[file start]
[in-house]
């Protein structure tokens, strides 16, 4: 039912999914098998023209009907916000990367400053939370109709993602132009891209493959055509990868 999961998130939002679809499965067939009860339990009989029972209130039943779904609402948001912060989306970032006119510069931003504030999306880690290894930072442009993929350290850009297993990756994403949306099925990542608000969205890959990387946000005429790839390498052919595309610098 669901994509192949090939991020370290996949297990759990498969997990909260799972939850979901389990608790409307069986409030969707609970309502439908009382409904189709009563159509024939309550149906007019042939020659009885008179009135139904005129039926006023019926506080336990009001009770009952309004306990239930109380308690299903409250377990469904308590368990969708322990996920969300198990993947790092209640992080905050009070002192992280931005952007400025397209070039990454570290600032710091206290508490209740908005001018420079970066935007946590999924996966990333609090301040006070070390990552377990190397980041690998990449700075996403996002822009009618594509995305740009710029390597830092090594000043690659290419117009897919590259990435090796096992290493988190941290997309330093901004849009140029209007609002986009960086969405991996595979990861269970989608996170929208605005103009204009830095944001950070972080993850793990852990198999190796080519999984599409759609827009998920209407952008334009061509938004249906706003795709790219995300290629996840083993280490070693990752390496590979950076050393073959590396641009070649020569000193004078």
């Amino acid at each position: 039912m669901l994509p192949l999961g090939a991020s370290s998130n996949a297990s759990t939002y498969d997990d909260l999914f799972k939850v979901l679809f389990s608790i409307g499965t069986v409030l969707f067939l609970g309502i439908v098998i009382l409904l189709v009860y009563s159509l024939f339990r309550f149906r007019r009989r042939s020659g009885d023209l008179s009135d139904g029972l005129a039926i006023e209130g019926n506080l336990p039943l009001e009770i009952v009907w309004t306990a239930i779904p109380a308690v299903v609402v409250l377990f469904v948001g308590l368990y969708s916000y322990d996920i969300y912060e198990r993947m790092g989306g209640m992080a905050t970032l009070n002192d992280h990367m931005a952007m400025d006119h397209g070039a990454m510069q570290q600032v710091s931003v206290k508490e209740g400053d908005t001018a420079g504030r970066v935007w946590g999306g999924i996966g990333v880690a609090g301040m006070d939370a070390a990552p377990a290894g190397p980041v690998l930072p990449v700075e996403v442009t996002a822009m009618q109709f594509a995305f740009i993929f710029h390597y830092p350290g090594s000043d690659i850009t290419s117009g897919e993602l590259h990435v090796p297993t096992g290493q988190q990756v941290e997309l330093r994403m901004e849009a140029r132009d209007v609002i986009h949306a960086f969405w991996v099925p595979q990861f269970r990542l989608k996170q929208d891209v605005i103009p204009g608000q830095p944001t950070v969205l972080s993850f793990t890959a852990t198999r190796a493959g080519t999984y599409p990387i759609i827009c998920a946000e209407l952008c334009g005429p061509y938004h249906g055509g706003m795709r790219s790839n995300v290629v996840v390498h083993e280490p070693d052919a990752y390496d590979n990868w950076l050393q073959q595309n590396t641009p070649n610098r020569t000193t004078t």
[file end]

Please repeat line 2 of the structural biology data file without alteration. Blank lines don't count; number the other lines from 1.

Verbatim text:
């Protein structure tokens, strides 16, 4: 039912999914098998023209009907916000990367400053939370109709993602132009891209493959055509990868 999961998130939002679809499965067939009860339990009989029972209130039943779904609402948001912060989306970032006119510069931003504030999306880690290894930072442009993929350290850009297993990756994403949306099925990542608000969205890959990387946000005429790839390498052919595309610098 669901994509192949090939991020370290996949297990759990498969997990909260799972939850979901389990608790409307069986409030969707609970309502439908009382409904189709009563159509024939309550149906007019042939020659009885008179009135139904005129039926006023019926506080336990009001009770009952309004306990239930109380308690299903409250377990469904308590368990969708322990996920969300198990993947790092209640992080905050009070002192992280931005952007400025397209070039990454570290600032710091206290508490209740908005001018420079970066935007946590999924996966990333609090301040006070070390990552377990190397980041690998990449700075996403996002822009009618594509995305740009710029390597830092090594000043690659290419117009897919590259990435090796096992290493988190941290997309330093901004849009140029209007609002986009960086969405991996595979990861269970989608996170929208605005103009204009830095944001950070972080993850793990852990198999190796080519999984599409759609827009998920209407952008334009061509938004249906706003795709790219995300290629996840083993280490070693990752390496590979950076050393073959590396641009070649020569000193004078």